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James Randi Educational Foundation

An Encyclopedia of Claims, Frauds, and Hoaxes of the Occult and Supernatural

Introduction | "R" Reading | Curse of the Pharaoh | End-of-the-World Prophecies

Index | A | B | C | D | E | F | G | H | I | J | K | L | M | N | O | P | Q | R | S | T | U | V | W | Y | Z

graphology (also, graphiology, a spelling invented by the practitioners) Graphology is not to be confused with graphoanalysis, the art of identifying samples and classifying styles of handwriting for legal and forensic purposes.
      Graphology is a pseudoscience by which it is claimed that the character, disposition, fate, aptitudes, and potentials of a writer may be determined. Slant, flourishes, pressure, size, regularity, and curvature are some of the features that are believed to reveal characteristics of the writer.
      To quote John Beck, secretary of the National Society of Graphologists in the U.K., some practitioners are so accurate that “sometimes they can tell what a person had for breakfast that morning.” Graphology, he says, is “the most precise of the 'ologies,'” and it has shown that “99 per cent of persons in the U.K. are not in the right jobs.” He also says that graphology is a brand of psychology. In contrast, Professor Michael Rothenberg of the Department of School Services, City College, New York, defines graphology as largely “pseudoscience, closer to fortunetelling than serious research.”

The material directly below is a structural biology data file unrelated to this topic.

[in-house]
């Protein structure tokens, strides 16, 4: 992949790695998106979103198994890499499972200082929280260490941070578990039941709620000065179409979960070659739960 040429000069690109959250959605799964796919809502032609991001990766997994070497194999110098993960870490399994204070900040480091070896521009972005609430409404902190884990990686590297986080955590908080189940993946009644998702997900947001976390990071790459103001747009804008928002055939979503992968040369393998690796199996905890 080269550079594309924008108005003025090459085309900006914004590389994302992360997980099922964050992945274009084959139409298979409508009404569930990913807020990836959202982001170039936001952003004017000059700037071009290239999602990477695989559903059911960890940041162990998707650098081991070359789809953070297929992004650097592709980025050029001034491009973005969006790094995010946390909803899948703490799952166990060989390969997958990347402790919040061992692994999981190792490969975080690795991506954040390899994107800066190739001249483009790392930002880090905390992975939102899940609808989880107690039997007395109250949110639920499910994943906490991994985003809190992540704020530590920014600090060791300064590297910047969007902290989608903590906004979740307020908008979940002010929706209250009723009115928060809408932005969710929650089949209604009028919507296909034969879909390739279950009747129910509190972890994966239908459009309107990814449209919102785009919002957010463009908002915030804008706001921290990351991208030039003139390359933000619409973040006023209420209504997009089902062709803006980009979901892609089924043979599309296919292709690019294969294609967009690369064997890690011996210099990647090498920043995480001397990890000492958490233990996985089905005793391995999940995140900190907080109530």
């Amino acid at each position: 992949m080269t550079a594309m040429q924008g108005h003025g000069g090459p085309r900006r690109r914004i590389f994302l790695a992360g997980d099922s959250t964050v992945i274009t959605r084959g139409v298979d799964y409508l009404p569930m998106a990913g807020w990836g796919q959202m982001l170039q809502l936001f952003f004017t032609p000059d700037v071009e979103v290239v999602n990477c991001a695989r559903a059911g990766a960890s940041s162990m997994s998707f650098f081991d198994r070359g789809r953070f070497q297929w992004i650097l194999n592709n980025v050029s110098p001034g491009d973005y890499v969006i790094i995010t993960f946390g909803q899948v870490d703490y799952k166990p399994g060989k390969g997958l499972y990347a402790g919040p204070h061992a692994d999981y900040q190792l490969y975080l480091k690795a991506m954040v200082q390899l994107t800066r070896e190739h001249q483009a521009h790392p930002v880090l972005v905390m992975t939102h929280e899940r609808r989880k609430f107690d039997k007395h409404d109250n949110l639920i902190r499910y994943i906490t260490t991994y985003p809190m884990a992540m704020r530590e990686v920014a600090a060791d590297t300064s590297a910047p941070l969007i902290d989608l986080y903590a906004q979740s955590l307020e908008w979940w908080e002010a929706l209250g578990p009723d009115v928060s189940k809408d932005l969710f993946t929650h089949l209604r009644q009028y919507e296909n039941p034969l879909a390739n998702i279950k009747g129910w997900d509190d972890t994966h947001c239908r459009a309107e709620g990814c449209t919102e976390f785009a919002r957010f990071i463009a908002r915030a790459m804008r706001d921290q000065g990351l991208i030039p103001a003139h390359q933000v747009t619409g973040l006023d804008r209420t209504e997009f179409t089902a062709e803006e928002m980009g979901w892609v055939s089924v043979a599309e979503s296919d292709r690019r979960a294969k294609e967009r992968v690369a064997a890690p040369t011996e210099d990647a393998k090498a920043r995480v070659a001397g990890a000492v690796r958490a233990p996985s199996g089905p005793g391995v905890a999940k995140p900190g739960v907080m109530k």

In Israel and in Europe, many companies rely on graphologists to make decisions on employment, promotions, contracts, and other business matters. French psychologist Alfred Binet (1857-1911), the originator of a well-known IQ test still in use, embraced graphology as genuine and published material on the idea in 1906.
      Though certain very obvious physical traits and failings of the subject (tremors, lack of co-ordination, dyslexia) can clearly be established by studying the individual's handwriting, graphologists claim that hidden thoughts and attitudes, weaknesses and hidden desires, can be revealed through their pursuit. The fact is that double-blind tests of graphology have shown that it cannot perform as advertised, and certainly does not serve to indicate career choices or capabilities. The percentage quoted by Mr. Beck is perhaps more indicative of the failure of graphology to correctly determine proper career directions.
      However, Susan Morton, who professionally practices graphoanalysis (not graphology!) for the U.S. Postal Service Crime Lab in San Bruno, California, can indeed tell the future of one whose handwriting she identifies. If it matches what she is looking for, she says, she can clearly tell where the writer will spend the next four or five years.



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